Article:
The transcript for this video is displayed for your convenience:
“You know, people are different, that’s obvious, we all know that. What we have found that affects the way organizations perform is that some people are like this natural garden, you see, there’s a beauty in a natural garden. Things grow up, and you let them bloom where they’re planted. You know, there’s a type of personality that feels that way, they throw off constraints, they want to be who they are. It’s frustrating to them to have to bloom where somebody else tells them to, and there’s a beauty in this, but there’s a completely different model.
I call it the precision model. If you look at an orchestra, that’s a very precise model of how you do things. There’s one piece of music, one right note to play, you’ve got one conductor, and everybody in there agrees for some period of time to give up their individuality to perform something that they could not perform by themselves. You see the contrast between the natural garden, that has a certain beauty, and there’s a certain thing you can accomplish with an orchestra that you could not accomplish any other way.
Part of the challenge in building an organization is recognizing that you’ve got all these kinds of people, and you’ve got some things that need a precision model, and you’ve got some things that need the bloom where you’re planted model, and they all need to work together.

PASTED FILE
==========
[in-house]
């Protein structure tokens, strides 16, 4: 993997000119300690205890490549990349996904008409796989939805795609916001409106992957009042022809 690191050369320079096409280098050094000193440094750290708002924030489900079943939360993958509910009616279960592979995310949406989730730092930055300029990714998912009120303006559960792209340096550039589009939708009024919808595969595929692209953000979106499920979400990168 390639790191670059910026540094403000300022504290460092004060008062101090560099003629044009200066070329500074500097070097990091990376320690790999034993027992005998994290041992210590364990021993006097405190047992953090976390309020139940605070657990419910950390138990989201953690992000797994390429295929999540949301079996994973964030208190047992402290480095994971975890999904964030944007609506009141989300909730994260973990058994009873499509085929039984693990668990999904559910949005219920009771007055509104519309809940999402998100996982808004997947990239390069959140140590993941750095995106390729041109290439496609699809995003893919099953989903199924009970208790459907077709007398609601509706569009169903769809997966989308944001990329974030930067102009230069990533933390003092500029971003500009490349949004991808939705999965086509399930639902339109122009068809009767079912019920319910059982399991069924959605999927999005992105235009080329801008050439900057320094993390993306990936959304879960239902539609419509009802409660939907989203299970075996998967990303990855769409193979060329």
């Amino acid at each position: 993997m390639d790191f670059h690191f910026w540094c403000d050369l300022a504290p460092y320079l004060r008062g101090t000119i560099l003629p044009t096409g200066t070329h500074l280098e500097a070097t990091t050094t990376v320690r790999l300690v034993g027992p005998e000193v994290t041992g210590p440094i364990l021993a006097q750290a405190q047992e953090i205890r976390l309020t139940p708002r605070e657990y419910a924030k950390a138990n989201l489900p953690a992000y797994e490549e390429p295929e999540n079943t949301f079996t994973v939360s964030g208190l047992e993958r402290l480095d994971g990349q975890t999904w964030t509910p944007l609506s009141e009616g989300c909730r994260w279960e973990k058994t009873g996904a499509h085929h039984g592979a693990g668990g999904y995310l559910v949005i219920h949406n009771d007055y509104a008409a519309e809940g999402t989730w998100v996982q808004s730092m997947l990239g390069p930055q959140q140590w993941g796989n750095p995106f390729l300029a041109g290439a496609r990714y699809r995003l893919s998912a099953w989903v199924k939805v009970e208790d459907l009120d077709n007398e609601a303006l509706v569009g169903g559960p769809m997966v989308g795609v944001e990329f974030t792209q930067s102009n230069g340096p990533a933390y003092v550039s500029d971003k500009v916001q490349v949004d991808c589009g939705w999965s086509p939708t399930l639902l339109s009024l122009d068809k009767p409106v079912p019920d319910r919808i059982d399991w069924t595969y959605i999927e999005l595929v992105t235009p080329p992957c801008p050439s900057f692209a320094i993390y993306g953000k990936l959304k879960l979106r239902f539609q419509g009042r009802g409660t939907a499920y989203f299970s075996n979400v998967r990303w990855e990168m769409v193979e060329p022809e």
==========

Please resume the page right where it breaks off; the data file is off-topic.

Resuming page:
Most of the time, a better model, is more like this football example. Watch where these player’s eyes are focused. You see what they’re looking at? They’re not looking at the music like the orchestra guys were, they’re looking at the other player. You notice, where’s the play in this case? It’s not on a sheet of music, it’s in their head. This is more like the model most organizations operate in, and yes, there’s a game plan, and then there’s a play that’s called in the huddle, and then you run the play, and everybody is expected to adjust and have the skill to know what’s happening and how to adjust.
This is a much more realistic way organizations need to work, so there is some system to this. The coaches have a system for calling plays, they have a numbering system for plays, so there’s some amount of constraints here, and yet there’s still individual skill in how to read a block, and what to do about it. We use these three models to explain part of the challenge of building an organization that can execute.
Let me close with this quote, “Vision without systems thinking ends up painting lovely pictures of future but with no deep understanding of the forces that must be mastered to move from here to there.” In summary, an excellent program (like Six Disciplines) provides an organized way to help people work together to get them here to there.”